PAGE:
Turkey has emerged as the top donor with a pledge of $5 billion for the reconstruction of Iraq, which went through a ravaging destruction in a three-year war against the Islamic State group. The U.S. pledged nothing.
Iraq secured nearly $25 billion in the first few hours of the final day of an international donors’ conference in Kuwait City, which was still ongoing.
Baghdad says it needs nearly $90 billion to rebuild after a grisly war with ISIS extremists which devastated homes, schools, hospitals and economic infrastructure, displacing millions of people.
The top contributors so far are Britain and Turkey, though each with its own stipulations.
Britain said it would grant Iraq export credit of up to $1 billion per year for a decade.
Turkish Foreign Minister Mevlut Cavusoglu said his country would provide $5 in loans and investment, without specifying the breakdown.
The Gulf states, led by host nation Kuwait, pledged $5 billion in investment, loans and financing for exports.
Iran’s deputy foreign minister said that Tehran would contribute to stabilization efforts through the private sector, without announcing a financial pledge.
Iraq said its 10-year reconstruction plan will cost $88.2 billion, of which $22 billion was required immediately.
Terror of Corruption
Prime Minister Haider al-Abadi’s government is hoping the international community will follow up the end of major combat against IS with concrete financial support for reconstruction.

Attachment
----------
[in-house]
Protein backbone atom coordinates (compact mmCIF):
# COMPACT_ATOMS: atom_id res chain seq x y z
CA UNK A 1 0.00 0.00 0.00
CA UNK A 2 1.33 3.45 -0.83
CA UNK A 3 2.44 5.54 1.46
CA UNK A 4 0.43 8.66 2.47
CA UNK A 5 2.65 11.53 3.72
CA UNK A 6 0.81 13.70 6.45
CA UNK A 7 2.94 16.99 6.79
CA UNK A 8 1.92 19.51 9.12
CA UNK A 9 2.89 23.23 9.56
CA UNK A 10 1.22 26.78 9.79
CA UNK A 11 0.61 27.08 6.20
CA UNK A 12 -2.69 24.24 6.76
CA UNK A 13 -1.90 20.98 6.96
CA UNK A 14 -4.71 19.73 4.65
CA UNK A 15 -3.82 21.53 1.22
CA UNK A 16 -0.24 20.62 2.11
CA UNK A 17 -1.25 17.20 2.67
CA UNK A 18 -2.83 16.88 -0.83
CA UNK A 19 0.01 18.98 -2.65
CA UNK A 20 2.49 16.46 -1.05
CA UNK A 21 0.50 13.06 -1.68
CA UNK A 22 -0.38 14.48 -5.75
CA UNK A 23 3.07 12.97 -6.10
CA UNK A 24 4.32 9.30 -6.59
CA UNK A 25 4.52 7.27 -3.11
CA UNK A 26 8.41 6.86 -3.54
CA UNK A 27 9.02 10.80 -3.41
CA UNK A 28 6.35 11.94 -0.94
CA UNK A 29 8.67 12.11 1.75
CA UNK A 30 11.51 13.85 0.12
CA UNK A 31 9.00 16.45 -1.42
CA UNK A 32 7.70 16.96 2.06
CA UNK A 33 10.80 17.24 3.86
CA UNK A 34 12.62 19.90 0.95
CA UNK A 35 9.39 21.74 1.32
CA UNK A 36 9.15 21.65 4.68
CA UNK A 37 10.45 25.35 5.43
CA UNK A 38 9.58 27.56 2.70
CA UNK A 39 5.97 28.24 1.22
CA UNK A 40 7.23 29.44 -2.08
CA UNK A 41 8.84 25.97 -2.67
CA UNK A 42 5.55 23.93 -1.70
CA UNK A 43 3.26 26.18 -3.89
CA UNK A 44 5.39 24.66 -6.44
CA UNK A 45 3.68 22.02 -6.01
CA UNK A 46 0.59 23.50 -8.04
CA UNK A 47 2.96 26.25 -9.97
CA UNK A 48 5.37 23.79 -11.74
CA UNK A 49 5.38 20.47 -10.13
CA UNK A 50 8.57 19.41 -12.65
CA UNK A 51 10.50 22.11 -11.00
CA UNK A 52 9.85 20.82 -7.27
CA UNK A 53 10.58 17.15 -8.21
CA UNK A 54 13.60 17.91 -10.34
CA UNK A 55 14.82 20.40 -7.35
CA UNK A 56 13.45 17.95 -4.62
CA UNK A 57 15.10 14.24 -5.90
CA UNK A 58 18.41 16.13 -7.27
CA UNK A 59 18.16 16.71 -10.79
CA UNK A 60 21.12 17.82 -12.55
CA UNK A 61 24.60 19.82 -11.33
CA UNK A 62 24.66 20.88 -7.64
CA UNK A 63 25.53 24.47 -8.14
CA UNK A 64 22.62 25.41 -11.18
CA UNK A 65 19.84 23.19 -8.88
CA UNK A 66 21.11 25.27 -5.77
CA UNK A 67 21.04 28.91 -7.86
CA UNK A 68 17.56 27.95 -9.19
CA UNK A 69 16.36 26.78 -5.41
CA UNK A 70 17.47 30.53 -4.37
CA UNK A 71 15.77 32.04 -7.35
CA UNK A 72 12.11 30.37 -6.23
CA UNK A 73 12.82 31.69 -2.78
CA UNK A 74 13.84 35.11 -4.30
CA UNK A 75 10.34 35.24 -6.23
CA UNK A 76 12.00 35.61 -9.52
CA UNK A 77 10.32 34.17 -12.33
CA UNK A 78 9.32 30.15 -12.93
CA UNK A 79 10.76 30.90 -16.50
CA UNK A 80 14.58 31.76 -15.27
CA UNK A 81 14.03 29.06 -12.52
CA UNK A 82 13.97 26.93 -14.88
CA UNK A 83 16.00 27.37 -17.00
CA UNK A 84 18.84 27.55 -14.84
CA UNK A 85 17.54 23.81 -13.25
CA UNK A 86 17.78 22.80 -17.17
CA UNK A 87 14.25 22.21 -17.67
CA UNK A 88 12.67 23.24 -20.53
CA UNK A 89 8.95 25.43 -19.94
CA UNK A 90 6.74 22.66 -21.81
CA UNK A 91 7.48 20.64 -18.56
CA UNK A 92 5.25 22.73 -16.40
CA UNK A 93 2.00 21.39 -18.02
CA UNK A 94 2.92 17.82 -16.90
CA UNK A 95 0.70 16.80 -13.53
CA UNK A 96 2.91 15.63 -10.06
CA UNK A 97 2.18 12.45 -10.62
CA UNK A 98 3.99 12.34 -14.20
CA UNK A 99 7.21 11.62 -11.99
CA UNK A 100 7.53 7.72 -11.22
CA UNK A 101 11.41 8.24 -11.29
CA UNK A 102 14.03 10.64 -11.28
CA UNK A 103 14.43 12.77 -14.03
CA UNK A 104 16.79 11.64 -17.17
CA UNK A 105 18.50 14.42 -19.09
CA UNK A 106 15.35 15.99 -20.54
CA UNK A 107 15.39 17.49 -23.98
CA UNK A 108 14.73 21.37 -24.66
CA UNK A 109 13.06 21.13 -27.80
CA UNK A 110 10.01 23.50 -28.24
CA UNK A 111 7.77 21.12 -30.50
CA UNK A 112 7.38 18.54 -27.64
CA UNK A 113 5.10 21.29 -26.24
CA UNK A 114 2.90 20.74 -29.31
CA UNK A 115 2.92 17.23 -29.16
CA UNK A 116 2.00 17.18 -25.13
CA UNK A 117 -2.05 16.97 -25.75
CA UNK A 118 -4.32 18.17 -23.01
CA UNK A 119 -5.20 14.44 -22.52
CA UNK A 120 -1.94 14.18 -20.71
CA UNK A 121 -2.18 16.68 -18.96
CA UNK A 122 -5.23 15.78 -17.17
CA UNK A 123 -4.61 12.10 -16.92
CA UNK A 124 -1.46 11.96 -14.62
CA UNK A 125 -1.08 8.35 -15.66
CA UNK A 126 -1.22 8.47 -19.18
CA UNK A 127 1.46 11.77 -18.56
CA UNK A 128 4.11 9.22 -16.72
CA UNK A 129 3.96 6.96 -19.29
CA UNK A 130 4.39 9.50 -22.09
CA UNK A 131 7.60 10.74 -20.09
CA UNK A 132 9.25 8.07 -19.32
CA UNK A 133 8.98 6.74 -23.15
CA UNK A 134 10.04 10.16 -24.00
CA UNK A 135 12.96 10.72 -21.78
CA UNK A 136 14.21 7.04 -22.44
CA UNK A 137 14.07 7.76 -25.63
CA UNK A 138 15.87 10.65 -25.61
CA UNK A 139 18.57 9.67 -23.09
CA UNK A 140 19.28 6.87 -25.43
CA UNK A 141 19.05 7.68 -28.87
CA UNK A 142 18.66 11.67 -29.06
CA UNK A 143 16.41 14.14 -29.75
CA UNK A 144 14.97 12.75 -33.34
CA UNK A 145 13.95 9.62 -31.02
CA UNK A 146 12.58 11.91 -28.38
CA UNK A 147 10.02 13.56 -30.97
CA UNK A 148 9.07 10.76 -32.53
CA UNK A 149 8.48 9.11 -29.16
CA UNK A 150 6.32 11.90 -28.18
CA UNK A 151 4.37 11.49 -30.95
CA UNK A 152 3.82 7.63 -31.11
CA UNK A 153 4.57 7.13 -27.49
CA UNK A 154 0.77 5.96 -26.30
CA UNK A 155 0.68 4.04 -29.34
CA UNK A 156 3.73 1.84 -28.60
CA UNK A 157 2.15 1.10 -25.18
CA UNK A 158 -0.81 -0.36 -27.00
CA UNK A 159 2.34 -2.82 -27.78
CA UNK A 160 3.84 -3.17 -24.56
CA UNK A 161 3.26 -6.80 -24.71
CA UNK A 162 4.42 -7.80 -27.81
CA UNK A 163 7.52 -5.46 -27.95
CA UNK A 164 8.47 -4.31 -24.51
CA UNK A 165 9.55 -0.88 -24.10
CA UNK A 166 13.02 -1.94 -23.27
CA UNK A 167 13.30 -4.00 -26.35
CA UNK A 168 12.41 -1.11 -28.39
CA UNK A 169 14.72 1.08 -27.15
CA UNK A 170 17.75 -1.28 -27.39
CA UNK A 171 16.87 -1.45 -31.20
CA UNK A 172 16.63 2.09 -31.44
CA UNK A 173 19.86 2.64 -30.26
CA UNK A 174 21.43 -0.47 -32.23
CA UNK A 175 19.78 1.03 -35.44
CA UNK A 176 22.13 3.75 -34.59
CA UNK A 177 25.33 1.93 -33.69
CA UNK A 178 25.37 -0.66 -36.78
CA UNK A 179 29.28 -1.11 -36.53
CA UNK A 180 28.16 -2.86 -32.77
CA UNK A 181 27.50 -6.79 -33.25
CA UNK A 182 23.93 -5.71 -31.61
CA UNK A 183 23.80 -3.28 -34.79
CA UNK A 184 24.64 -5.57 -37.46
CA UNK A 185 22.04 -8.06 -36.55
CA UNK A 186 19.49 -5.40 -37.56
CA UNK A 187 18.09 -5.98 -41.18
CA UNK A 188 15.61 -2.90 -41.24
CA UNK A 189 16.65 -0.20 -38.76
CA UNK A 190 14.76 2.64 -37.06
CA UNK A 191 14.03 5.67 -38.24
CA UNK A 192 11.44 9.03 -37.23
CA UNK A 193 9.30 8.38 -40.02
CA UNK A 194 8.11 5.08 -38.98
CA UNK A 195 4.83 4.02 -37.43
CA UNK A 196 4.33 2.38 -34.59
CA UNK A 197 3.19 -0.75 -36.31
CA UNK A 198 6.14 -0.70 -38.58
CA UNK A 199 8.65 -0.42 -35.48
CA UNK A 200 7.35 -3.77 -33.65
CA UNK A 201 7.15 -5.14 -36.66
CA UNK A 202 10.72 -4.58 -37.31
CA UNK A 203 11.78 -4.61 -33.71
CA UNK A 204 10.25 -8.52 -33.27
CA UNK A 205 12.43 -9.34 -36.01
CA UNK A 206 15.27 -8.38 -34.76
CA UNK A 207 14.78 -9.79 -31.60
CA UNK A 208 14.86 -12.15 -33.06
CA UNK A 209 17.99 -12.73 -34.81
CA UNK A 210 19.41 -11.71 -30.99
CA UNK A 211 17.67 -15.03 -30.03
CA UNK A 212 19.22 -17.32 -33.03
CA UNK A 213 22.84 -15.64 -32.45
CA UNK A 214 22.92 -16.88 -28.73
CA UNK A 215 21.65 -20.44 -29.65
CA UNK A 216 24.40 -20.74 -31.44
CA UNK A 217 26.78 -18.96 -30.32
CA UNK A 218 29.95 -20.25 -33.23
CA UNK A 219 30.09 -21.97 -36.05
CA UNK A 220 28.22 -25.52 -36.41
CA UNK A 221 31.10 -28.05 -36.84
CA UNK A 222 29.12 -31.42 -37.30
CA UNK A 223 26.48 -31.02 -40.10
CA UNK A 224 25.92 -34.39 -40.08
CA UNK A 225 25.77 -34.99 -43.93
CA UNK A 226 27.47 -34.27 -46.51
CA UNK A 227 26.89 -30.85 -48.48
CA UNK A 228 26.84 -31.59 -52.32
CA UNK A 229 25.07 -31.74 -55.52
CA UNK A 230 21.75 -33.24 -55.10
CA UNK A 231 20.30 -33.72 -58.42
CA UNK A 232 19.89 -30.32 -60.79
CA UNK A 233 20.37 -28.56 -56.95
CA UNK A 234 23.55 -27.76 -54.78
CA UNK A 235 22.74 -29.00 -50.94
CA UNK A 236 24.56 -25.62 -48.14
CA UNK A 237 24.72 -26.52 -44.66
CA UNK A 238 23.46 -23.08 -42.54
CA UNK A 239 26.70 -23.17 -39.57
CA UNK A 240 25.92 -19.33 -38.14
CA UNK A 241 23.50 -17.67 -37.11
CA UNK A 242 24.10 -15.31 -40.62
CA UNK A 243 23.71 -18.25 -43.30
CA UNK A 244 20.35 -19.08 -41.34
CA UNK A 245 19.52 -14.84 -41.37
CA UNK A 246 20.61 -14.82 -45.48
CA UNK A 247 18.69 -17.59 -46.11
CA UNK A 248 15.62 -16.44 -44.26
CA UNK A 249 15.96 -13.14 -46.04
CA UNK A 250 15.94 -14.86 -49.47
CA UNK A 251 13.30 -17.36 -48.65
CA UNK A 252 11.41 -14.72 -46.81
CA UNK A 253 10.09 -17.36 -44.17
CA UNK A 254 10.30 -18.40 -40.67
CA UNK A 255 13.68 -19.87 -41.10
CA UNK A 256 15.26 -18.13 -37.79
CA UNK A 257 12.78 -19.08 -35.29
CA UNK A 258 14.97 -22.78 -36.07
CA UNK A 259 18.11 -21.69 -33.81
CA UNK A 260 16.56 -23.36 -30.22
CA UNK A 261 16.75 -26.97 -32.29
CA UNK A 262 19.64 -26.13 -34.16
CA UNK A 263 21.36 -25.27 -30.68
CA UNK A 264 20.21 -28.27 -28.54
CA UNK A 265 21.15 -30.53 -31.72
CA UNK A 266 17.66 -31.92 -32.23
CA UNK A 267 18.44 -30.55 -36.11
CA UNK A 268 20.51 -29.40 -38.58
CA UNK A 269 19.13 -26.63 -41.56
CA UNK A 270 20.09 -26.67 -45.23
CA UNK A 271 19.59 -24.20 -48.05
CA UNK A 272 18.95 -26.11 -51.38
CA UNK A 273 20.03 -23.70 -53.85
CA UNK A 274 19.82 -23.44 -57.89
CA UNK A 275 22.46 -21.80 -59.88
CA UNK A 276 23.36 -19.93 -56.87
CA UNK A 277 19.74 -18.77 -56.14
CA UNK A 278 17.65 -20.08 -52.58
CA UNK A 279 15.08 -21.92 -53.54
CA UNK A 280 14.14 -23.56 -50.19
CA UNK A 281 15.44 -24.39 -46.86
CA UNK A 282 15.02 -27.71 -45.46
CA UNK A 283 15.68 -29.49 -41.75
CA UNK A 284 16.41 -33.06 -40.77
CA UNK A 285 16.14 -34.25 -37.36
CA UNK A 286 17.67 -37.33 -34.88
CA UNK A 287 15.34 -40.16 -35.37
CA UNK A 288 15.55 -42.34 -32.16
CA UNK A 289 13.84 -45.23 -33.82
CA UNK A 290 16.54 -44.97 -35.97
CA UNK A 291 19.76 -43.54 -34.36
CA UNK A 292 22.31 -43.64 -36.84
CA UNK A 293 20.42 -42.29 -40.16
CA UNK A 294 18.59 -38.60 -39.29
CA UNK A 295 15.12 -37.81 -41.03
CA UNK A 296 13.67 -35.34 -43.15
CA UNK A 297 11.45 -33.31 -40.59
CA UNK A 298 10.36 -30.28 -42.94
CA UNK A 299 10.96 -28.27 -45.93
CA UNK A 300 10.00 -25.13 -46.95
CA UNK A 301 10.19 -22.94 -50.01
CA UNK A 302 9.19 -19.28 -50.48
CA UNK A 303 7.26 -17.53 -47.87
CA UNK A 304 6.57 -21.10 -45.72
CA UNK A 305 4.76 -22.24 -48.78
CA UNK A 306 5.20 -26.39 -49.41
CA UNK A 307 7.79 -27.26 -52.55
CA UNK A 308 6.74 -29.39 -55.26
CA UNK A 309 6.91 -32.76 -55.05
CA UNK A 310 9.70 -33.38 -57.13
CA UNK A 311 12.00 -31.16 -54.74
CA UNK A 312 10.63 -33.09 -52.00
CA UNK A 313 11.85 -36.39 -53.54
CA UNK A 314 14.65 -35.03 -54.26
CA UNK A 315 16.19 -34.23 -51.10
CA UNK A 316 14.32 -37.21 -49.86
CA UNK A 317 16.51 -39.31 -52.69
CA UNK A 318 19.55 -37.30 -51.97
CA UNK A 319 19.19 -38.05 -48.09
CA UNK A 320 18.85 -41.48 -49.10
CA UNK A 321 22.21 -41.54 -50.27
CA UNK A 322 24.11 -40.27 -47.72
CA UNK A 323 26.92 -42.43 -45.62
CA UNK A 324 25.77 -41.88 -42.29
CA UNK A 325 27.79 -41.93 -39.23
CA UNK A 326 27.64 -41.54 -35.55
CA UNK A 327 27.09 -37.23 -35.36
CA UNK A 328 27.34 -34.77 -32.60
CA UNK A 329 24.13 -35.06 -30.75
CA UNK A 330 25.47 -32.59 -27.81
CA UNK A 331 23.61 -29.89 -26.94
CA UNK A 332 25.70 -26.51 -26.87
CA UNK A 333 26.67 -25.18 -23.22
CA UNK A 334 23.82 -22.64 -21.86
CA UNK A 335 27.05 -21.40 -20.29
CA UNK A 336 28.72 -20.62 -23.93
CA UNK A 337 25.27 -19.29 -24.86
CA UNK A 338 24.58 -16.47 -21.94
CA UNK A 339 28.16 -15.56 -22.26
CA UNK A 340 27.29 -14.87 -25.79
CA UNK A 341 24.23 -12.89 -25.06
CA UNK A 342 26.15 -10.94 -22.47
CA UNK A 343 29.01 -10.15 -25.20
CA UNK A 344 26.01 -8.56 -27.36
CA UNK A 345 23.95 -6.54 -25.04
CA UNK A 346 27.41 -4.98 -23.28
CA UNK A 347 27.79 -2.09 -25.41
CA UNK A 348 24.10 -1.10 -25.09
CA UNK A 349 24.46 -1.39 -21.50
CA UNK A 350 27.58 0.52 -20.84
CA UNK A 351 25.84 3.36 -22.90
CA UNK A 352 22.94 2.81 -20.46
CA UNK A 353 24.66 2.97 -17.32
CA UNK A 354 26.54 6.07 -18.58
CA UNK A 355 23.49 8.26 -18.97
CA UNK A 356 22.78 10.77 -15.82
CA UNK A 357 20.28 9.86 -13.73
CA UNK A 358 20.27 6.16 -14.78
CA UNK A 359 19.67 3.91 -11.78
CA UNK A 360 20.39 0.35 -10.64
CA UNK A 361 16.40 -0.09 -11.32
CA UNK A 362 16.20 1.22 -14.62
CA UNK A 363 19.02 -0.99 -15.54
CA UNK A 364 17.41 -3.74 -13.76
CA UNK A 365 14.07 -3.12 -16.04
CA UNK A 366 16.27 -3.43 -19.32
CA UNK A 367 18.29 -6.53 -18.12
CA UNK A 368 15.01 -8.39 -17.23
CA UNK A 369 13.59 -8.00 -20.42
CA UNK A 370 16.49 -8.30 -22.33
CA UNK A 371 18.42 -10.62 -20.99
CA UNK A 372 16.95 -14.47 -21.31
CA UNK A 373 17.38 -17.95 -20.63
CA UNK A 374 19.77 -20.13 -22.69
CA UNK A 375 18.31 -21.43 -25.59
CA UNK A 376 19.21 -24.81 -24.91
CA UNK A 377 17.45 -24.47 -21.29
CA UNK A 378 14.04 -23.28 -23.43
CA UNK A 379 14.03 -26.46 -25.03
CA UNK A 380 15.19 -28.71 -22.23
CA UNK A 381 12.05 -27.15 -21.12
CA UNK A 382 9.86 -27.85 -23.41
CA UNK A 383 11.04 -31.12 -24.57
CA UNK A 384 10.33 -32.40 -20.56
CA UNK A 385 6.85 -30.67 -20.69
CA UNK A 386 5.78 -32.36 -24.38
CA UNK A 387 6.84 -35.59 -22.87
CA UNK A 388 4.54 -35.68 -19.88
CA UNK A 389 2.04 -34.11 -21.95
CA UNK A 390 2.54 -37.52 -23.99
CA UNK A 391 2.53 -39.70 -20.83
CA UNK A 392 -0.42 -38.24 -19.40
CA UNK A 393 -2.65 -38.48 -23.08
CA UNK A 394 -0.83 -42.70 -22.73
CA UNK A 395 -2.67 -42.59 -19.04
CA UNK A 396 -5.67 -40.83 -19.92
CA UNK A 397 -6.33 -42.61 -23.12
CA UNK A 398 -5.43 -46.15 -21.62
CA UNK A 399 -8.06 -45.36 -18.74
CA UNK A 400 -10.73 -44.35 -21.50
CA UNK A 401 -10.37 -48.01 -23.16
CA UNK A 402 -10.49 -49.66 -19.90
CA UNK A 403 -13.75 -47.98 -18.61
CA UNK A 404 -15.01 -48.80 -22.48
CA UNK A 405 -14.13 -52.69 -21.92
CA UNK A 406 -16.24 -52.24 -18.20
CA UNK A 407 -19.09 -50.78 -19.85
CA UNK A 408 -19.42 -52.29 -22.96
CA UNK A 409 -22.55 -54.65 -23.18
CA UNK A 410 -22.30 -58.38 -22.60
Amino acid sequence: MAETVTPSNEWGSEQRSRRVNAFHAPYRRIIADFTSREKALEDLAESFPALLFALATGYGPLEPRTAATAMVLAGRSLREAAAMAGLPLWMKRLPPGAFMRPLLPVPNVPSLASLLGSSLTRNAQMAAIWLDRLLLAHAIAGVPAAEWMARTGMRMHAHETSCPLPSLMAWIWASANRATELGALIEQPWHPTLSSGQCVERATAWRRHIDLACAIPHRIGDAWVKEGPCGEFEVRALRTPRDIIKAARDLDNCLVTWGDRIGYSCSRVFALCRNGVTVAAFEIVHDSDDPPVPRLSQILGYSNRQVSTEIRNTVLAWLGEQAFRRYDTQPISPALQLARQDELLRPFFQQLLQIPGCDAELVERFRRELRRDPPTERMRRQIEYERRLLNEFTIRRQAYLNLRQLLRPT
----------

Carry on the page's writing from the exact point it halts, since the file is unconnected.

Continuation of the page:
But the call for investment came just days after an Iraqi court sentenced an Iraqi-American anti-corruption activist to six years in jail for defamation of state institutions.
On Wednesday in Kuwait City, Mr. Abadi sought to allay fears that funds would be lost to corruption, for which the country is notorious.
“We will not stop fighting corruption, which is not less than terrorism. In fact, it was one of the reasons for the rise of terrorism,” he told the potential donors.
“Last week, we launched a string of measures to simplify procedures for investments,” Abadi said, adding that Iraq’s council of ministers had ratified international covenants aimed at protecting investments.
Throughout the three-day reconstruction conference, Baghdad has been on a drive to attract international investors to rebuild the country, offering hundreds of projects from oil refineries to massive housing and transport ventures.
Iraqi and World Bank officials on Tuesday talked up legal guarantees available in post-ISIS Iraq, pointing to an investment law that offers ownership, unlimited cash transfers and tax breaks, among other benefits.
The chairman of Iraq’s National Investment Commission, Sami al-Araji, said investors in Iraq will find “high risks, but high returns.”
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